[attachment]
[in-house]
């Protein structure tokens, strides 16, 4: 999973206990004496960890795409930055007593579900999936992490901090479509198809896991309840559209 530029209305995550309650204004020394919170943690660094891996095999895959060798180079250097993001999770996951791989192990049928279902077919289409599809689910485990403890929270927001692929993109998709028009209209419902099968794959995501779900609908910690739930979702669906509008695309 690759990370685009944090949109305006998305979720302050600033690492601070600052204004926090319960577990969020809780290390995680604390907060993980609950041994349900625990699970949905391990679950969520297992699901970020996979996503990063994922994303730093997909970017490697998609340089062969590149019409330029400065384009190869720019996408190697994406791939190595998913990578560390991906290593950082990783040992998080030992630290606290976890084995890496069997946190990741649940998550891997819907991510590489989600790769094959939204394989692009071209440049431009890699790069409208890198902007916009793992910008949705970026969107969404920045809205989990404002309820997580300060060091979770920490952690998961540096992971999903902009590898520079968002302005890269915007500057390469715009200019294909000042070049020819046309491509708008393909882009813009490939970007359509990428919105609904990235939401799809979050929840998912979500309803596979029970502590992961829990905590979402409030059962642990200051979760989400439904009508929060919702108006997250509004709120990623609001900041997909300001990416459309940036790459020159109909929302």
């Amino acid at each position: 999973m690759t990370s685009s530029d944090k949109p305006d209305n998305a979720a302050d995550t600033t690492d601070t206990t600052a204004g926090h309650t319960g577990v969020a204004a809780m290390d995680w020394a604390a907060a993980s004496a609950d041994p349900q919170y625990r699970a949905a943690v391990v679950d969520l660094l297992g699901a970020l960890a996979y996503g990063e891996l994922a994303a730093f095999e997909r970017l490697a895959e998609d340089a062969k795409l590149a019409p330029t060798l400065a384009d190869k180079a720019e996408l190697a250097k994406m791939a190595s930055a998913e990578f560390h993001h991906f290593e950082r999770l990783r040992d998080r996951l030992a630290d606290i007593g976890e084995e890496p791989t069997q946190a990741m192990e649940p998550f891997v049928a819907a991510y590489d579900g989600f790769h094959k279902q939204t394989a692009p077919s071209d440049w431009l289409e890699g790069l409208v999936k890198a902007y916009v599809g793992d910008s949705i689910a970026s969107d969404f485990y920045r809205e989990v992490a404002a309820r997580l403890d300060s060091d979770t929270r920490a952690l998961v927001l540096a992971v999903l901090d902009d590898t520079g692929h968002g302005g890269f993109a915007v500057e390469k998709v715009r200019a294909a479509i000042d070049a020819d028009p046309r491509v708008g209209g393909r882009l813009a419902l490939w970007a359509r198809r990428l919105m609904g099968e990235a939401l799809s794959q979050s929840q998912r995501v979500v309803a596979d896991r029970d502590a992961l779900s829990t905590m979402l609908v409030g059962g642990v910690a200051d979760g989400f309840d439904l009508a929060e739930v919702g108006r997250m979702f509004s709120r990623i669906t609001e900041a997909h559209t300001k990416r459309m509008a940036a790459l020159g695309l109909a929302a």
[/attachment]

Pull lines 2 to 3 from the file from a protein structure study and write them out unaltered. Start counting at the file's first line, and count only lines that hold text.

């Protein structure tokens, strides 16, 4: 999973206990004496960890795409930055007593579900999936992490901090479509198809896991309840559209 530029209305995550309650204004020394919170943690660094891996095999895959060798180079250097993001999770996951791989192990049928279902077919289409599809689910485990403890929270927001692929993109998709028009209209419902099968794959995501779900609908910690739930979702669906509008695309 690759990370685009944090949109305006998305979720302050600033690492601070600052204004926090319960577990969020809780290390995680604390907060993980609950041994349900625990699970949905391990679950969520297992699901970020996979996503990063994922994303730093997909970017490697998609340089062969590149019409330029400065384009190869720019996408190697994406791939190595998913990578560390991906290593950082990783040992998080030992630290606290976890084995890496069997946190990741649940998550891997819907991510590489989600790769094959939204394989692009071209440049431009890699790069409208890198902007916009793992910008949705970026969107969404920045809205989990404002309820997580300060060091979770920490952690998961540096992971999903902009590898520079968002302005890269915007500057390469715009200019294909000042070049020819046309491509708008393909882009813009490939970007359509990428919105609904990235939401799809979050929840998912979500309803596979029970502590992961829990905590979402409030059962642990200051979760989400439904009508929060919702108006997250509004709120990623609001900041997909300001990416459309940036790459020159109909929302």
């Amino acid at each position: 999973m690759t990370s685009s530029d944090k949109p305006d209305n998305a979720a302050d995550t600033t690492d601070t206990t600052a204004g926090h309650t319960g577990v969020a204004a809780m290390d995680w020394a604390a907060a993980s004496a609950d041994p349900q919170y625990r699970a949905a943690v391990v679950d969520l660094l297992g699901a970020l960890a996979y996503g990063e891996l994922a994303a730093f095999e997909r970017l490697a895959e998609d340089a062969k795409l590149a019409p330029t060798l400065a384009d190869k180079a720019e996408l190697a250097k994406m791939a190595s930055a998913e990578f560390h993001h991906f290593e950082r999770l990783r040992d998080r996951l030992a630290d606290i007593g976890e084995e890496p791989t069997q946190a990741m192990e649940p998550f891997v049928a819907a991510y590489d579900g989600f790769h094959k279902q939204t394989a692009p077919s071209d440049w431009l289409e890699g790069l409208v999936k890198a902007y916009v599809g793992d910008s949705i689910a970026s969107d969404f485990y920045r809205e989990v992490a404002a309820r997580l403890d300060s060091d979770t929270r920490a952690l998961v927001l540096a992971v999903l901090d902009d590898t520079g692929h968002g302005g890269f993109a915007v500057e390469k998709v715009r200019a294909a479509i000042d070049a020819d028009p046309r491509v708008g209209g393909r882009l813009a419902l490939w970007a359509r198809r990428l919105m609904g099968e990235a939401l799809s794959q979050s929840q998912r995501v979500v309803a596979d896991r029970d502590a992961l779900s829990t905590m979402l609908v409030g059962g642990v910690a200051d979760g989400f309840d439904l009508a929060e739930v919702g108006r997250m979702f509004s709120r990623i669906t609001e900041a997909h559209t300001k990416r459309m509008a940036a790459l020159g695309l109909a929302a």